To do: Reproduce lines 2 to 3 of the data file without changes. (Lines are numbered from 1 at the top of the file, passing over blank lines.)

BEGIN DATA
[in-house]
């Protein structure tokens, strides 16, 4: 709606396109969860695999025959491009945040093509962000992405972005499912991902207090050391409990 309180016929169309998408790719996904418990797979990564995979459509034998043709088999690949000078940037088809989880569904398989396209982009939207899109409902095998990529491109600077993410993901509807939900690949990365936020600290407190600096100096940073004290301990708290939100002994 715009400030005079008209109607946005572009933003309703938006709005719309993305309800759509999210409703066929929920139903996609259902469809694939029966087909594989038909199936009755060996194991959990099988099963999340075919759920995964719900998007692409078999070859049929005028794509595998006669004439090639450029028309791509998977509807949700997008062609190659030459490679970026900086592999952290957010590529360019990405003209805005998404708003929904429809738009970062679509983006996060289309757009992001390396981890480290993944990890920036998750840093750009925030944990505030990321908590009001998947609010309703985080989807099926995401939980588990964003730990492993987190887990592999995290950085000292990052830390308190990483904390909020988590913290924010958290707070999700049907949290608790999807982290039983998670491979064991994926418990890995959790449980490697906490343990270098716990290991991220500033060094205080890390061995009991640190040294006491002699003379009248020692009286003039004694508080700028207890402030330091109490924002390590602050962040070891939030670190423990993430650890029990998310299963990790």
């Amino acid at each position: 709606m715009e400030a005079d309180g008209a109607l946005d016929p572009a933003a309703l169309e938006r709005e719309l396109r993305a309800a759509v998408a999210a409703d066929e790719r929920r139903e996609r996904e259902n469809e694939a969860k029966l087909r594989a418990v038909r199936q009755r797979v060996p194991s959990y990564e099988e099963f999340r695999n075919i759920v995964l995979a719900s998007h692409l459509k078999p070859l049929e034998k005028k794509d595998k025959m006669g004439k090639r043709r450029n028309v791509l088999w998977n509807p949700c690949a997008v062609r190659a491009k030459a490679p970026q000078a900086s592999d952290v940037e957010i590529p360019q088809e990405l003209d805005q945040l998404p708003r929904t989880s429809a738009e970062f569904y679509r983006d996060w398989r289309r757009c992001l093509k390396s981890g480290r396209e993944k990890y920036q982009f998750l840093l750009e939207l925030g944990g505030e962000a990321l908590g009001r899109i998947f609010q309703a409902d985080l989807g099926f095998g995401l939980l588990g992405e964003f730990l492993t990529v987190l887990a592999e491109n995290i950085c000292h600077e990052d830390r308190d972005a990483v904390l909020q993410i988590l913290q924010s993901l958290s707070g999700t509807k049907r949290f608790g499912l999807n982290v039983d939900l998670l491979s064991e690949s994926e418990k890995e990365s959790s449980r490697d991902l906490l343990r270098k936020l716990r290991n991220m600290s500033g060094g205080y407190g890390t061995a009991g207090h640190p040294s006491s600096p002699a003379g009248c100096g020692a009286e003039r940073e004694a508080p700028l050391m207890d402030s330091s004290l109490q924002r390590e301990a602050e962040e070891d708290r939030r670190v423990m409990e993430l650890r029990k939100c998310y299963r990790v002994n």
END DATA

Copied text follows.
């Protein structure tokens, strides 16, 4: 709606396109969860695999025959491009945040093509962000992405972005499912991902207090050391409990 309180016929169309998408790719996904418990797979990564995979459509034998043709088999690949000078940037088809989880569904398989396209982009939207899109409902095998990529491109600077993410993901509807939900690949990365936020600290407190600096100096940073004290301990708290939100002994 715009400030005079008209109607946005572009933003309703938006709005719309993305309800759509999210409703066929929920139903996609259902469809694939029966087909594989038909199936009755060996194991959990099988099963999340075919759920995964719900998007692409078999070859049929005028794509595998006669004439090639450029028309791509998977509807949700997008062609190659030459490679970026900086592999952290957010590529360019990405003209805005998404708003929904429809738009970062679509983006996060289309757009992001390396981890480290993944990890920036998750840093750009925030944990505030990321908590009001998947609010309703985080989807099926995401939980588990964003730990492993987190887990592999995290950085000292990052830390308190990483904390909020988590913290924010958290707070999700049907949290608790999807982290039983998670491979064991994926418990890995959790449980490697906490343990270098716990290991991220500033060094205080890390061995009991640190040294006491002699003379009248020692009286003039004694508080700028207890402030330091109490924002390590602050962040070891939030670190423990993430650890029990998310299963990790």
């Amino acid at each position: 709606m715009e400030a005079d309180g008209a109607l946005d016929p572009a933003a309703l169309e938006r709005e719309l396109r993305a309800a759509v998408a999210a409703d066929e790719r929920r139903e996609r996904e259902n469809e694939a969860k029966l087909r594989a418990v038909r199936q009755r797979v060996p194991s959990y990564e099988e099963f999340r695999n075919i759920v995964l995979a719900s998007h692409l459509k078999p070859l049929e034998k005028k794509d595998k025959m006669g004439k090639r043709r450029n028309v791509l088999w998977n509807p949700c690949a997008v062609r190659a491009k030459a490679p970026q000078a900086s592999d952290v940037e957010i590529p360019q088809e990405l003209d805005q945040l998404p708003r929904t989880s429809a738009e970062f569904y679509r983006d996060w398989r289309r757009c992001l093509k390396s981890g480290r396209e993944k990890y920036q982009f998750l840093l750009e939207l925030g944990g505030e962000a990321l908590g009001r899109i998947f609010q309703a409902d985080l989807g099926f095998g995401l939980l588990g992405e964003f730990l492993t990529v987190l887990a592999e491109n995290i950085c000292h600077e990052d830390r308190d972005a990483v904390l909020q993410i988590l913290q924010s993901l958290s707070g999700t509807k049907r949290f608790g499912l999807n982290v039983d939900l998670l491979s064991e690949s994926e418990k890995e990365s959790s449980r490697d991902l906490l343990r270098k936020l716990r290991n991220m600290s500033g060094g205080y407190g890390t061995a009991g207090h640190p040294s006491s600096p002699a003379g009248c100096g020692a009286e003039r940073e004694a508080p700028l050391m207890d402030s330091s004290l109490q924002r390590e301990a602050e962040e070891d708290r939030r670190v423990m409990e993430l650890r029990k939100c998310y299963r990790v002994n």